Steadily climbing returns from FCNR! Overseas Indians send home record $29 billion in remittances – Times of India

by The Technical Blogs


Record remittances! Overseas Indians have sent a record $29 billion back home through remittances in the December quarter, driven by increasing returns from FCNR (foreign currency – non resident) instruments. These savings plans have become more appealing than bank deposits in Western countries. The Reserve Bank of India’s preliminary data has revealed that net inward remittances reached $29 billion in the quarter ending December 2023.According to an analysis of the RBI data, this marks the highest quarterly remittance by the Indian diaspora since 1991.
Indeed, remittances serve as a consistent source of inflows, distinct from repatriable NRI deposits. They play a role in reducing the current account deficit (CAD), which has progressively decreased as a proportion of India’s gross domestic product (GDP), states an ET report.
The United States has emerged as the largest contributor to remittances, constituting 23% of the total amount, according to a post-Covid survey conducted by the RBI. Meanwhile, remittances from the Gulf region have experienced a decline. Remittances are influenced by the extent of migration across various economies and the employment landscape.

Quarterly Trend in Net Private Transfers

Quarterly Trend in Net Private Transfers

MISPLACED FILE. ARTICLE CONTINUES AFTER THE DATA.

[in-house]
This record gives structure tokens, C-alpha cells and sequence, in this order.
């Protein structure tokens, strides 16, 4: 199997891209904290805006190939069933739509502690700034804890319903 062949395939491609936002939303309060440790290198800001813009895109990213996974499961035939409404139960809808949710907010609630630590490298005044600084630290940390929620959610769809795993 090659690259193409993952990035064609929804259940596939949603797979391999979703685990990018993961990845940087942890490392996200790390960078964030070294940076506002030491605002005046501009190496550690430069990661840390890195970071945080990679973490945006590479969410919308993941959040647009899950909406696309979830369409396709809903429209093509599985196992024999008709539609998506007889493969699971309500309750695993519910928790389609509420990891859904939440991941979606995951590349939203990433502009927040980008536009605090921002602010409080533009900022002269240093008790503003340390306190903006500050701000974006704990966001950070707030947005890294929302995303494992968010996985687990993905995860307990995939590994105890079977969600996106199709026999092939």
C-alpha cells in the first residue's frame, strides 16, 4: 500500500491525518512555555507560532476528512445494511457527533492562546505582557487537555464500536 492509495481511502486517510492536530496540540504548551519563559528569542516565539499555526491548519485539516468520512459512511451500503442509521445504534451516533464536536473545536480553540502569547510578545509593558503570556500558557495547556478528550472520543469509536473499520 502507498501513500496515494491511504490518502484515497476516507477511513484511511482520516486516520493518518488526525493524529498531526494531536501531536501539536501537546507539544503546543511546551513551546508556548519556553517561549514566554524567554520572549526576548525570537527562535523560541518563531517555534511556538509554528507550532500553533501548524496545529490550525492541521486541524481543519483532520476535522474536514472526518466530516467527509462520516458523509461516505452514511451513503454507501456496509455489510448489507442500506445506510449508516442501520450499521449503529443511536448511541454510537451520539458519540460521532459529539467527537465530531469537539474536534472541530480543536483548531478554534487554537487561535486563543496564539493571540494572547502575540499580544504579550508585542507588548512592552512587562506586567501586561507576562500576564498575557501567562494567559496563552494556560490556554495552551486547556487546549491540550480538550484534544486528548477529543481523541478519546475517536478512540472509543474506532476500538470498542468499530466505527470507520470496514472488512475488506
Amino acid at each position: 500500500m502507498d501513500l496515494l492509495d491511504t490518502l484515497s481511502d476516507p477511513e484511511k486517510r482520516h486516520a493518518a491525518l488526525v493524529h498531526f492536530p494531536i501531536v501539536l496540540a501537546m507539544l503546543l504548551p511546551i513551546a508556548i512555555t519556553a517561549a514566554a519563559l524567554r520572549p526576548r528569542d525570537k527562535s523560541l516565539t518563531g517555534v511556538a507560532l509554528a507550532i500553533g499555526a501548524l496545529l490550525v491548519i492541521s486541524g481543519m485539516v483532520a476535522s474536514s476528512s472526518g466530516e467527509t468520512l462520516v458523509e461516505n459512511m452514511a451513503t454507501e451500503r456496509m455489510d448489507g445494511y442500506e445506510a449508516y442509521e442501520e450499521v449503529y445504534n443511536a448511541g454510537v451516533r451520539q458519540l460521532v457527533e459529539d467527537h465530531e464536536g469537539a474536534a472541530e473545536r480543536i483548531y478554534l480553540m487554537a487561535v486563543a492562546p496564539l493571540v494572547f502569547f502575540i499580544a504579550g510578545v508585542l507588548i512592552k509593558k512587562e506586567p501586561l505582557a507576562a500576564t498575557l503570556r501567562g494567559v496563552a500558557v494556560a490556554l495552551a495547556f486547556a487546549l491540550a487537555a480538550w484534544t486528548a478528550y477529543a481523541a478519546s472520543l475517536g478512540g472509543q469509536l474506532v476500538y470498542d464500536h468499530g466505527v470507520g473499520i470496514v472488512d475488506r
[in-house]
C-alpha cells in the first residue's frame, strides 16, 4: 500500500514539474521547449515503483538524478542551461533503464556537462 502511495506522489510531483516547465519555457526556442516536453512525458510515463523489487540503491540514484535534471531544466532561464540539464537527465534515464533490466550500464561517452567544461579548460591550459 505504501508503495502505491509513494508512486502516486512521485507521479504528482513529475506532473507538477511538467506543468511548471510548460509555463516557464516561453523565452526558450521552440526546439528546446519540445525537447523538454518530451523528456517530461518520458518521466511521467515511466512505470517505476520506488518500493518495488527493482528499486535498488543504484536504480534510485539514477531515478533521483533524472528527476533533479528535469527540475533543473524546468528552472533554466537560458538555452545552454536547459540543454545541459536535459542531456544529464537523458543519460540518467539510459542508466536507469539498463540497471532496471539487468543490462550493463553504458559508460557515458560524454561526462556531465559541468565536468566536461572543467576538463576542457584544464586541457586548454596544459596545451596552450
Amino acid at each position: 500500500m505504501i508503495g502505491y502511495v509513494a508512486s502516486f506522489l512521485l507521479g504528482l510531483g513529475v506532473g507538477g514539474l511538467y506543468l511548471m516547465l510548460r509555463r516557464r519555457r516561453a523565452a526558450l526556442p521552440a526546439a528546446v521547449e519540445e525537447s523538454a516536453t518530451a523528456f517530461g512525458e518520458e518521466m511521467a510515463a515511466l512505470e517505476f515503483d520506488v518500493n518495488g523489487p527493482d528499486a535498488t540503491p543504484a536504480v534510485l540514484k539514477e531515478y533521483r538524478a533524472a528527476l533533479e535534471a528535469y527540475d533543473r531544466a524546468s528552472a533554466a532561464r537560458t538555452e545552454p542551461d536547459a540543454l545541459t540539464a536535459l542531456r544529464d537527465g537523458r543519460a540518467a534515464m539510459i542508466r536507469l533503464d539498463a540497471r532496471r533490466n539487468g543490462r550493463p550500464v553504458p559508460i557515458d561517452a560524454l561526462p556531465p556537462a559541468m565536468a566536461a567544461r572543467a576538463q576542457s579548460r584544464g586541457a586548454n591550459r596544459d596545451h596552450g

Madan Sabnavis, the chief economist at Bank of Baroda, attributed this trend to a prosperous year globally, especially in the US, where end-of-year bonuses are typically disbursed in December.
India has been a significant beneficiary of remittances, particularly since the 1990s software boom. In 2023, the country is estimated to have received over $100 billion in inflows, as per World Bank data. The majority of these remittances are allocated towards family support, with a portion also being invested in various assets, including deposits.
The influx of remittances, combined with a surge in services exports, has played a key role in reducing the current account deficit to 1.2% of GDP in the December quarter, down from 2% in the same period of 2022.
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Saugata Bhattacharya, an independent economist was quoted as highlighting the seasonal nature of remittance spikes in the third quarter, often linked to festive season obligations and currency fluctuations.
FCNR deposits have garnered significant interest, particularly when the rupee is weak, as banks bear the forex risk in such scenarios. The latest data shows that FCNR deposit inflows surpassed $4.15 billion during April-January 2023-24, more than three times the inflows from the previous year.
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A research paper published in the July 2022 bulletin by RBI economists highlighted that India ranks as the second most affordable remittance-receiving market in the G20 group, following Mexico. However, the costs for specific remittance corridors have consistently exceeded others. The paper emphasized the necessity for policy interventions to broaden the scope of MTSS (Money Transfer Service Scheme) in high-cost corridors. MTSS allows prepaid cards to be issued by overseas authorized dealers to beneficiaries of remittances in India.


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